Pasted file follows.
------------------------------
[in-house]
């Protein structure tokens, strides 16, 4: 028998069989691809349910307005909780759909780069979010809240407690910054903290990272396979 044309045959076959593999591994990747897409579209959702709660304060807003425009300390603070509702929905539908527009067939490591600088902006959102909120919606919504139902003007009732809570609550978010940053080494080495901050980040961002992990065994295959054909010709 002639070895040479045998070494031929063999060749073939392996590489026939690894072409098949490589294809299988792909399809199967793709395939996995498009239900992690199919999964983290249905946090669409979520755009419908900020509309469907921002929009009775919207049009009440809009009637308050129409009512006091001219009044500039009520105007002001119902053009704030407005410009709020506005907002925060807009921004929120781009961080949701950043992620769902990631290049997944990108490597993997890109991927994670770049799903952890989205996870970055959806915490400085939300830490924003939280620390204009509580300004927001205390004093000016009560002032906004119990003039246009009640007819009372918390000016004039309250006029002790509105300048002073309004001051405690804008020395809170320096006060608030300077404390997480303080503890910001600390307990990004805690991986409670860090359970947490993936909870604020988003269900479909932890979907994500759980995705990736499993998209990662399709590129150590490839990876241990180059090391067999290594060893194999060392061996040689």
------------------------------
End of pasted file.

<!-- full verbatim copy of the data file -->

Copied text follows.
[in-house]
């Protein structure tokens, strides 16, 4: 028998069989691809349910307005909780759909780069979010809240407690910054903290990272396979 044309045959076959593999591994990747897409579209959702709660304060807003425009300390603070509702929905539908527009067939490591600088902006959102909120919606919504139902003007009732809570609550978010940053080494080495901050980040961002992990065994295959054909010709 002639070895040479045998070494031929063999060749073939392996590489026939690894072409098949490589294809299988792909399809199967793709395939996995498009239900992690199919999964983290249905946090669409979520755009419908900020509309469907921002929009009775919207049009009440809009009637308050129409009512006091001219009044500039009520105007002001119902053009704030407005410009709020506005907002925060807009921004929120781009961080949701950043992620769902990631290049997944990108490597993997890109991927994670770049799903952890989205996870970055959806915490400085939300830490924003939280620390204009509580300004927001205390004093000016009560002032906004119990003039246009009640007819009372918390000016004039309250006029002790509105300048002073309004001051405690804008020395809170320096006060608030300077404390997480303080503890910001600390307990990004805690991986409670860090359970947490993936909870604020988003269900479909932890979907994500759980995705990736499993998209990662399709590129150590490839990876241990180059090391067999290594060893194999060392061996040689």